There’s been a tidal wave of activity in the content industry recently surrounding Over-The-Top (OTT) services. OTT refers to video content delivered direct-to-consumer on demand via the Internet rather than through a service provider’s dedicated network of scheduled programming. One of the most newsworthy recent announcements comes from HBO preparing to offer OTT service to non-cable subscribers putting the network in direct competition with Netflix and other direct-to-consumer streaming services.
This could be the great news that many viewers have been waiting for, but it is by no means a standalone development in the content delivery ecosystem. Last year we saw the Verizon/Redbox partnership launch a streaming service for games and movies, an experiment which has recently been pronounced unsuccessful. DISH Networks and ABC Disney also announced an OTT partnership service. AT&T and the Chernin Group announced a $500 million joint venture to deliver online video. The deals go both ways as well, with multimedia studio Electus Digital licensing the film Coffee Town to HBO and select theatrical screens, after its initial release last year exclusively on digital platforms.
So who is going to come out on top in Over-The-Top?
The OTT content streaming industry is in for a massive overhaul. RBC Capital Markets reports that in 2015, SVOD syndication/licensing deals will be worth USD$6.8 billion, up from the USD$5.2 billion that Hulu, Netflix and Amazon collectively spent on content acquisition this year. Strategy Analytics corroborates this data that global spending from consumer subscription on OTT video is set to rise to €3.53 billion by 2018. However the clearest opportunity is for traditional pay TV operators (like HBO) rather than pure-play services (like Netflix). The traditional brands already enjoy strong relationships and consumer trust to seamlessly integrate customers into online subscription. For example, HBO’s 10 year deal with Universal Pictures (expiring 2023) provides exclusive TV, online, and mobile rights for Universal and Focus Features films; withholding content from Netflix and other services. Lionsgate’s agreement with Netflix for the breakout original Orange Is The New Black will likely culminate after the delivery of the 4th season, which will allow Lionsgate to provide the series at that time to the highest OTT bidder. Netflix has also over the past 2 years ended agreements with Discovery Networks, A&E, and History – allowing these brands to now explore independent OTT providers. The current Netflix deal with Disney will expire in 2016, so we can also anticipate ABC/Disney to be in stealth negotiations for independent OTT opportunities.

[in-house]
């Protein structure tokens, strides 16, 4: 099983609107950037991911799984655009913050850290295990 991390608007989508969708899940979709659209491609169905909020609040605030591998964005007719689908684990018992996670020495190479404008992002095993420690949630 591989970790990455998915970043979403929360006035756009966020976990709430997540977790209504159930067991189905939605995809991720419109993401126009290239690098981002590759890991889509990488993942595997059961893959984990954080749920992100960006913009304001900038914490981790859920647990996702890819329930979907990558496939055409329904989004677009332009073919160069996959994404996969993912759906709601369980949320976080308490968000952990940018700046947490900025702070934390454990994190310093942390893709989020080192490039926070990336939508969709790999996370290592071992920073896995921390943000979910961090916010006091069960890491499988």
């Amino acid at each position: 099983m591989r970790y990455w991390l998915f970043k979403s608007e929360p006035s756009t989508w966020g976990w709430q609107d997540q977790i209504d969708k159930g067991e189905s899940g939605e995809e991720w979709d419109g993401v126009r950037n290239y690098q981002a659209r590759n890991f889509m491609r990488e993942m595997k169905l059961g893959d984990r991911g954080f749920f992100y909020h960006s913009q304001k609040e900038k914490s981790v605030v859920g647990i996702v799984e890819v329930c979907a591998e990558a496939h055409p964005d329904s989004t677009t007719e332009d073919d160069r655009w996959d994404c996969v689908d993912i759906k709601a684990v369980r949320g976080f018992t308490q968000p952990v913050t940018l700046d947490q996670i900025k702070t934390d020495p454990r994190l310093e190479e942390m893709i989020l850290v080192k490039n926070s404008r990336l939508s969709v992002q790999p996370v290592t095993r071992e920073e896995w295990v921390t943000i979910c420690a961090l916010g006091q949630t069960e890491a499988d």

This is why we think it’s hot!
Areas of opportunity also present themselves in implementation services. The online content discovery process continues to present frustrations for many viewers which can ultimately chip away at the provider’s bottom line, unless providers make it easier for subscribers to find what what they want to watch, when, where, and how, they want to watch it. A key priority for OTT providers in the next few months needs to be the improvement of their discovery experience. Services like Crowdlinker’s content discovery and social recommendation tools can support customer acquisition and retention for online video providers. We agree with The Verge’s Nilay Patel who argues that your TV should be smart enough to be playing your favourite shows and events when you turn it on. Step into the future of the content delivery ecosystem with us!
Want more? Here is everything you need to know about How To Choose An OTT Platform Provider